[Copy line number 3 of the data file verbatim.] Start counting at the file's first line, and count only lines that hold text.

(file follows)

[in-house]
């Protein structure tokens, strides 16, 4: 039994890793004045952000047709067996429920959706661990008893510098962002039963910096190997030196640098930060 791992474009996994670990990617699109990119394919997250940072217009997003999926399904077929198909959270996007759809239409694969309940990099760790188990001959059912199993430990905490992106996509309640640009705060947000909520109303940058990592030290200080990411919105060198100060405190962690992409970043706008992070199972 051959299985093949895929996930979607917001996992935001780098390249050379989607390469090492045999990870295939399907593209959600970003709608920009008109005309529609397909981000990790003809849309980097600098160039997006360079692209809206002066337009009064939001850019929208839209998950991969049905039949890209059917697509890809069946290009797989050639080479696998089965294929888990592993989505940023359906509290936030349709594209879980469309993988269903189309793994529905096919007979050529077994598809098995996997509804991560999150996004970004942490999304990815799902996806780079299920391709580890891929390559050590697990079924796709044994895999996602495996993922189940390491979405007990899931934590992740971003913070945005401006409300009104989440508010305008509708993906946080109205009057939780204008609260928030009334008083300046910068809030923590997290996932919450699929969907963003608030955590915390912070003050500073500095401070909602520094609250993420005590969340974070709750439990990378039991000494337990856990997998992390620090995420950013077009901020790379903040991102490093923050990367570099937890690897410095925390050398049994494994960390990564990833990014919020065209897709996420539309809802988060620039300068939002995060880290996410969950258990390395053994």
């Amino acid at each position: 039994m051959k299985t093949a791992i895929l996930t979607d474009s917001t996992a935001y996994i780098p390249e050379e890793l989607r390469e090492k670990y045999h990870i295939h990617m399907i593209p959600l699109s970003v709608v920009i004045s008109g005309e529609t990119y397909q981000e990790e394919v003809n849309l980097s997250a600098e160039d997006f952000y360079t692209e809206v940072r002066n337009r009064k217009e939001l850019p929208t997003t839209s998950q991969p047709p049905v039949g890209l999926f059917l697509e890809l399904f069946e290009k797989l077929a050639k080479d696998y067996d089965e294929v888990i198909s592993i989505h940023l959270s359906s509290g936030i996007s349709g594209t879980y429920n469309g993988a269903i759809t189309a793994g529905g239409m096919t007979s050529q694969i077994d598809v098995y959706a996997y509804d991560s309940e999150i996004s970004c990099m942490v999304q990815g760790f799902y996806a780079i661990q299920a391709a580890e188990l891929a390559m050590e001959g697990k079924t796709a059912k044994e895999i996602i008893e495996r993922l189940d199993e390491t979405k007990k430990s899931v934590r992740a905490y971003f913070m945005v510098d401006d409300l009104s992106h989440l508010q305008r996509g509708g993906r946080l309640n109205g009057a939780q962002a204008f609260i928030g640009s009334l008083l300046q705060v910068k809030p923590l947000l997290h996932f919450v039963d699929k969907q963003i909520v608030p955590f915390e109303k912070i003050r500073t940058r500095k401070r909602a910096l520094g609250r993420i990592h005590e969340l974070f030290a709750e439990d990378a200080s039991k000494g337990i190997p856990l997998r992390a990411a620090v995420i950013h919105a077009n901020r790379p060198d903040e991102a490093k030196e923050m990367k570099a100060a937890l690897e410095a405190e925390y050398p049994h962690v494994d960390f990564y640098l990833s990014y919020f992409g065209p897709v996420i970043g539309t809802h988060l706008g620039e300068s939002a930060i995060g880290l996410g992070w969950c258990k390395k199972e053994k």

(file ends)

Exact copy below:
């Amino acid at each position: 039994m051959k299985t093949a791992i895929l996930t979607d474009s917001t996992a935001y996994i780098p390249e050379e890793l989607r390469e090492k670990y045999h990870i295939h990617m399907i593209p959600l699109s970003v709608v920009i004045s008109g005309e529609t990119y397909q981000e990790e394919v003809n849309l980097s997250a600098e160039d997006f952000y360079t692209e809206v940072r002066n337009r009064k217009e939001l850019p929208t997003t839209s998950q991969p047709p049905v039949g890209l999926f059917l697509e890809l399904f069946e290009k797989l077929a050639k080479d696998y067996d089965e294929v888990i198909s592993i989505h940023l959270s359906s509290g936030i996007s349709g594209t879980y429920n469309g993988a269903i759809t189309a793994g529905g239409m096919t007979s050529q694969i077994d598809v098995y959706a996997y509804d991560s309940e999150i996004s970004c990099m942490v999304q990815g760790f799902y996806a780079i661990q299920a391709a580890e188990l891929a390559m050590e001959g697990k079924t796709a059912k044994e895999i996602i008893e495996r993922l189940d199993e390491t979405k007990k430990s899931v934590r992740a905490y971003f913070m945005v510098d401006d409300l009104s992106h989440l508010q305008r996509g509708g993906r946080l309640n109205g009057a939780q962002a204008f609260i928030g640009s009334l008083l300046q705060v910068k809030p923590l947000l997290h996932f919450v039963d699929k969907q963003i909520v608030p955590f915390e109303k912070i003050r500073t940058r500095k401070r909602a910096l520094g609250r993420i990592h005590e969340l974070f030290a709750e439990d990378a200080s039991k000494g337990i190997p856990l997998r992390a990411a620090v995420i950013h919105a077009n901020r790379p060198d903040e991102a490093k030196e923050m990367k570099a100060a937890l690897e410095a405190e925390y050398p049994h962690v494994d960390f990564y640098l990833s990014y919020f992409g065209p897709v996420i970043g539309t809802h988060l706008g620039e300068s939002a930060i995060g880290l996410g992070w969950c258990k390395k199972e053994k």